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Fewer Cows, More Trees

Fewer Cows, More Trees: New Zealand Case Study Proposes Simple Solution to Greenhouse Gas Emissions. The case study explores options for converting land use to cut down greenhouse gas emissions. (Food Tank: The Food Think Tank)

28th October 2013

Last spring, New Zealand-based research institute Landcare Research completed a study on the effects of shifting land use between temperate forest and grassland used as a grazing pasture for livestock. The results of the study show that growing livestock populations are contributing to methane emissions, and indicate the need for improved carbon sequestration methods. And more carbon can be sequestered, according to the report, by reforesting land that has been converted to pasture.

Over the past 1,000 years, both Polynesian and European settlers have cleared more than half of New Zealand’s primary forest to create pastures for livestock. Today, approximately 50,000 hectares of forest has been lost to dairy farming between 2002 and 2007, according to the study.

Landcare Research reports that this increase in deforestation is a big problem because it diminishes the amount of carbon dioxide that can be stored in forests. Carbon dioxide is the primary greenhouse gas emitted by human activities, and trees absorb it from the atmosphere. Forest biomass generally consists of 46-51 percent carbon dioxide, so when one tonne (1000 kg) of biomass is lost when a forest is converted to pasture, half of a tonne (500 kg) of carbon dioxide is released into the atmosphere. In order to offset this negative effect, New Zealand is planting trees in areas that were previously deforested to help reduce carbon dioxide concentrations in the atmosphere.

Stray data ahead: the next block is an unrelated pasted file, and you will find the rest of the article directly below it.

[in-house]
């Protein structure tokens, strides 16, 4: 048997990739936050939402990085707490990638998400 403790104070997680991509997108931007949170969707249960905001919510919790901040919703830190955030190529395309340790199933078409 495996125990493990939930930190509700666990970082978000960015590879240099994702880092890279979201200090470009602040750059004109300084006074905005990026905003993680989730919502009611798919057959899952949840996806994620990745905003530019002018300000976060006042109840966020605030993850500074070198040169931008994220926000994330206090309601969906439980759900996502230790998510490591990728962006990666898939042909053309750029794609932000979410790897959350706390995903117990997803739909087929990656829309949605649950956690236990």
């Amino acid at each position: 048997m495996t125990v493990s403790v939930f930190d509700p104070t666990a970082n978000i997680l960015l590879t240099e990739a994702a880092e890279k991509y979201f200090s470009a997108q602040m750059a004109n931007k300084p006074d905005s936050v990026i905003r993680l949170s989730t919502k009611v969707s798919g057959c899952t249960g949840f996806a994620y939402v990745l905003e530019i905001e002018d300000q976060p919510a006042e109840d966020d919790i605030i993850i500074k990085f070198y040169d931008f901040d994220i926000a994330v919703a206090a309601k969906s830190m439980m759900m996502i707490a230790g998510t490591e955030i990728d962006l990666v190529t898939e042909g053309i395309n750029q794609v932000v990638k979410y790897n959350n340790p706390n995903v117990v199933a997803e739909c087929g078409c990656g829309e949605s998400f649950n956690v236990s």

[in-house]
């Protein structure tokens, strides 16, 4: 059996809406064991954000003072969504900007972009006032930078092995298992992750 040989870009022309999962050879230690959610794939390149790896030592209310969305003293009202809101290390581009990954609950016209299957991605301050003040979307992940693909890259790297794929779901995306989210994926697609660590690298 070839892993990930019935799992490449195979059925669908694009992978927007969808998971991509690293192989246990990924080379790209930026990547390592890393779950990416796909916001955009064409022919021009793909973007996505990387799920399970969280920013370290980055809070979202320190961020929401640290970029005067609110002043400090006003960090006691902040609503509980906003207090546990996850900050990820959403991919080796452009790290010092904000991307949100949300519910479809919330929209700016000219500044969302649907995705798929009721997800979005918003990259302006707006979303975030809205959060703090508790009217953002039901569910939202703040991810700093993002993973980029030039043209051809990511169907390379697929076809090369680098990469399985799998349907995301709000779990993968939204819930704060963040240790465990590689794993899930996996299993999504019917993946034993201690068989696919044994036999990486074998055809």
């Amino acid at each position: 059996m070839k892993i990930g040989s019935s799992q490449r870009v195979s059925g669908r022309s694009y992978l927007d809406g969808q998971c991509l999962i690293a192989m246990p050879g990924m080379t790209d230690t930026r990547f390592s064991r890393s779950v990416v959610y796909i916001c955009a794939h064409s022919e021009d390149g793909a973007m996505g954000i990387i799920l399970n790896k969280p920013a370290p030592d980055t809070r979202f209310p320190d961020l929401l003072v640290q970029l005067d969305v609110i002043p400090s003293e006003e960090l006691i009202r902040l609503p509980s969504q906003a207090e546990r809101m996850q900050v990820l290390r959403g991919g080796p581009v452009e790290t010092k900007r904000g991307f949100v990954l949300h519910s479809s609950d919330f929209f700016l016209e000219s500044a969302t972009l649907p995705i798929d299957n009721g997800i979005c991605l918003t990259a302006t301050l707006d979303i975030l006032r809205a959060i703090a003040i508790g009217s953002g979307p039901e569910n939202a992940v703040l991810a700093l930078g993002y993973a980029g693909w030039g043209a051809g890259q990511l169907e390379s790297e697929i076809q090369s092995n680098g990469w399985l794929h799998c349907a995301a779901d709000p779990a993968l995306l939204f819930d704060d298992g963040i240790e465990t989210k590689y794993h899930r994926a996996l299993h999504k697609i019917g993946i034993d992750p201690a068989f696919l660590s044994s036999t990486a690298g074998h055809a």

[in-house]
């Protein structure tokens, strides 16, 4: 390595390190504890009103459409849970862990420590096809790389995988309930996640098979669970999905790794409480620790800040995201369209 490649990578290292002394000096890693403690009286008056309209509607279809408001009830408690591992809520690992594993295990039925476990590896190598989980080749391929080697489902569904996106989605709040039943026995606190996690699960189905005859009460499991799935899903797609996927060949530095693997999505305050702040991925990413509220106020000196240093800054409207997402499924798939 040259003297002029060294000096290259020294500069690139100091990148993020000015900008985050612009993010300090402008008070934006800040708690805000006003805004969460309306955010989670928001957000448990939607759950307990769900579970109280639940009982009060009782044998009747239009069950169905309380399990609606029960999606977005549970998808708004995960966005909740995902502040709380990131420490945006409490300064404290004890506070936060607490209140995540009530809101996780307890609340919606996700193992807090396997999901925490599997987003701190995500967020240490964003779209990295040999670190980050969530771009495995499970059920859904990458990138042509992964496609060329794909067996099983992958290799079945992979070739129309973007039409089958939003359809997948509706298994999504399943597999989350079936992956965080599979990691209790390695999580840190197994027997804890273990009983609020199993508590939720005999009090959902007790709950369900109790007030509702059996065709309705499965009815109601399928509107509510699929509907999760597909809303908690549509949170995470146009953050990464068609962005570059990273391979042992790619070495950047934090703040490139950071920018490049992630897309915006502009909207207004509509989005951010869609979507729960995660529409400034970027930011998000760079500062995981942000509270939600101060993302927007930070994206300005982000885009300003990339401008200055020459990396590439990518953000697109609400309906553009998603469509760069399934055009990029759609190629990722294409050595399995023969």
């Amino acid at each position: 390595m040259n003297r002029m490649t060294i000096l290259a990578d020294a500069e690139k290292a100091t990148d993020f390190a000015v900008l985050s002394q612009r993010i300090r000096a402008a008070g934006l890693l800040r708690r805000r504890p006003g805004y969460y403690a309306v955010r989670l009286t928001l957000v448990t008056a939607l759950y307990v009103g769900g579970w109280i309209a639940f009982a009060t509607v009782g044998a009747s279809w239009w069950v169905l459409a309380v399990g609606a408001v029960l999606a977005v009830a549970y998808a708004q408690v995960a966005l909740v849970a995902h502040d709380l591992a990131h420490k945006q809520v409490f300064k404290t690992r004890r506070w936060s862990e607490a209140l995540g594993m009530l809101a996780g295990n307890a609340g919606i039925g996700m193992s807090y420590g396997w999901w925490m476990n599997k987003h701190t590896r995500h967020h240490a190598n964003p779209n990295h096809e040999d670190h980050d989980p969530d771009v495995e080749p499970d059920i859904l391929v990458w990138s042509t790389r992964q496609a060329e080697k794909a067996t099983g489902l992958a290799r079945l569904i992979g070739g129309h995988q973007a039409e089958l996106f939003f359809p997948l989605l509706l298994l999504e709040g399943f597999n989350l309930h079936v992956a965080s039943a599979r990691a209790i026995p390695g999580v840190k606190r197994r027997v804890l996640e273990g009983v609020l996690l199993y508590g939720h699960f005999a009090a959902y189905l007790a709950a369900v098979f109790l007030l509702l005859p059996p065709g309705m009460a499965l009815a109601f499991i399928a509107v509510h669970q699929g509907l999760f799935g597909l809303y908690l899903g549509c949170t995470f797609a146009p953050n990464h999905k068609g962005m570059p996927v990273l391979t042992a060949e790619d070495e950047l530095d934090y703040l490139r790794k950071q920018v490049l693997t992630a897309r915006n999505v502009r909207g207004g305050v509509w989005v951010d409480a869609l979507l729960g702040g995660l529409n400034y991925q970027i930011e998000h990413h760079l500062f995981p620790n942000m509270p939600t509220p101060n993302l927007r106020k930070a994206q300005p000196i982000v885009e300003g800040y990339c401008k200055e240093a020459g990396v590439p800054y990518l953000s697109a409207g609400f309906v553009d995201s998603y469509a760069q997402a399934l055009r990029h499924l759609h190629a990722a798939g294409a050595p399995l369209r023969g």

The government of New Zealand is also working to reduce methane emissions from livestock. Methane has a global warming potential 25 times greater than carbon dioxide. Ruminant livestock produce nearly 80 million metric tons (80,000 kg) globally of methane per year and in New Zealand, methane and nitrous oxide account for almost half of New Zealand’s greenhouse gas emissions. In New Zealand, methane emissions from animal waste were determined to make up between five and 15 percent of national emissions.

New Zealand’s cattle population is more than six million. To help reduce their greenhouse gas emissions, New Zealand government established the New Zealand Emissions Trading Scheme (ETS), following the Kyoto Protocol of the United Nations. Currently, the ETS provides incentives to individuals and businesses to help reduce greenhouse gases. These incentives remain in place for the agricultural industry as well. Additionally, the New Zealand Ministry for Primary Industries (MPI), the country’s main adviser on domestic and international agricultural policy, along with the New Zealand Pastoral Greenhouse Gas Research Consortium (PGgRc) and the Ministry of Business, Innovation and Employment (MBIE) help fund research to discover ways in which New Zealand can further reduce agricultural emissions.



Tom Roche (trading as) Just Forests Ltd.
Ringfort Workshop, Rathcobican, Rhode, Offaly, Ireland
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